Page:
I was stuck in traffic yesterday when I first saw the news flash across my phone. There are times when the noise and chaos that we’re so used to becomes almost non-existent when such heartbreaking and terrible events occur, not too far from where we live. The world stops and makes no sense. What happened in Peshawar (Pakistan) has repercussions across boundaries and borders. We are human, at least most of us.

No act of terrorism can or should be compared. A loss of life to a family is in reality their loss alone. We mourn as strangers, we mourn as a collective wing of arm chair social media enthusiasts, and we mourn as human beings – as sons, mothers, fathers, brothers, sisters. We mourn in our own ways – we update statuses on Facebook, we turn profile photographs into an empty and lonely shade of black. We organize vigils and marches, and light a candle or two. We remain paralyzed and stare into nothingness. But if we are mourning, we owe it to those we mourn for. And that’s the question we need to ask of ourselves. Not as Indians or global citizens – but as human beings.

Yet, we mourn far lesser than those families that have to deal with a son or daughter not returning from school.

Yes, you read that right – from school. I can’t imagine a world where we have to worry about our children being safe at school. We prepare them for a world – after school. We prepare them for life and all its difficulties and challenges and struggles. But, here we’re dealing with a situation where schools and in the larger scheme of things education is being targeted. Who wins? Who decides? When does this senseless act of killing come to an end? What is the solution? And, is there one?

I cringed as images came through on the Internet. Friends in Pakistan were consoling one another – mothers found it difficult to sleep. A nation lay awake. And, their neighbors were left sleepless in support of their friends from across the border. #IndiawithPakistan made waves on the Internet and as the wave surged, it showed that in the deepest darkest corners of our hearts – we must learn to love in the time of need. We put aside wars and cricket and acts of terrorism suffered by us (like I mentioned no acts of terror can or should ever be compared) but for that moment, we stood still…our heads hung and hearts aching at the huge loss to mankind. Over a 130 children brutally murdered.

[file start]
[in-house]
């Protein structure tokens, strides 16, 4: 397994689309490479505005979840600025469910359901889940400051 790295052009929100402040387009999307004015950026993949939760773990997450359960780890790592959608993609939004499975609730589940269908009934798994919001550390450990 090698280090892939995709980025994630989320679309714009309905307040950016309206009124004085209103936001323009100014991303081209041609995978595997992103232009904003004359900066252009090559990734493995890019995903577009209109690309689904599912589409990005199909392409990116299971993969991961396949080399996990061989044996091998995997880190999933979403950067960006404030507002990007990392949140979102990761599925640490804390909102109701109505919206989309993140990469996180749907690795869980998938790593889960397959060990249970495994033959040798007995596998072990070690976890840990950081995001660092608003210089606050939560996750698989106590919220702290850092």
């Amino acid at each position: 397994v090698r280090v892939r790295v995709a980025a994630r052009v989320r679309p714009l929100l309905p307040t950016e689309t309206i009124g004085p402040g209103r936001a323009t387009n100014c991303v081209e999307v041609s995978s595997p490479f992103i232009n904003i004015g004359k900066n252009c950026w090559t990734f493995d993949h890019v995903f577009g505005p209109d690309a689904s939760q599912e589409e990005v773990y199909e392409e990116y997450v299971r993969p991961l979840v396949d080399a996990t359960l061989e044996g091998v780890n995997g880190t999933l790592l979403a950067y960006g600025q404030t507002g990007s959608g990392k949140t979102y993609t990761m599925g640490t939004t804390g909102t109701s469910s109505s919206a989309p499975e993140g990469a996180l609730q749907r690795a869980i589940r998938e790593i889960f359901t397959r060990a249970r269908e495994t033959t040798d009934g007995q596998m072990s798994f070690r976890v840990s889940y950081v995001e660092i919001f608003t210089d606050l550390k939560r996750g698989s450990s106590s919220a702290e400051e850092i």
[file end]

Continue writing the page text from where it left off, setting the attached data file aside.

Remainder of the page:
Easier said than done, those in Pakistan must continue to fight. The children must go to school, education reforms must continue. From the North West Frontier across the nation, no child should be denied how to learn to read and write. We live in a day and age where without education we are close to nothing. I work in education and for the year that I lived in villages across India I learned the importance to provide EACH child with the access to education. Whether they take it up or not is a choice they make but that option MUST exist for EVERY child.

My friend Samar Abbas Kazmi wrote on his Facebook page, “If our mourning is to have any meaning greater than an instinctive, knee-jerk response to the sheer scale of the tragedy, we must confront these truths about ourselves and find that we are not merely hapless victims of war by an unidentified enemy. We have condoned, if not nurtured, the conditions in which this enemy exists and thrives. If our mourning is to have any meaning, we must change these conditions. So tonight, we mourn. Tomorrow we must change. We simply cannot afford to go back to our petty squabbles and finger pointing, our fantasies of foreign hands, our notions of grandeur and ‘strategic assets’, and, most crucially, the preposterous idea that ‘talks’ with terrorists amount to anything other than unconditional surrender to them.”

I read Samar and several other friends outpouring words of heartbreak, coming together and fighting for a new tomorrow. We as human beings can only promise to help and fight with them.

But today, we mourn.

(About the writer: Arjun Puri was born and raised in Kolkata, back when it was still called Calcutta. As a young child he spent time in Mumbai, Chennai and Bengaluru – before their names changed. His last long-term home was London, and he fully expects it to call itself something else soon. Arjun graduated from the University of St Andrews in 2007 and worked as a banker for 5 years, before he realised it was not for him. Arjun now lives in Delhi and works in the education sector. He loves books, sport, people and travel -- and most of all, Leyla, his German Shepherd).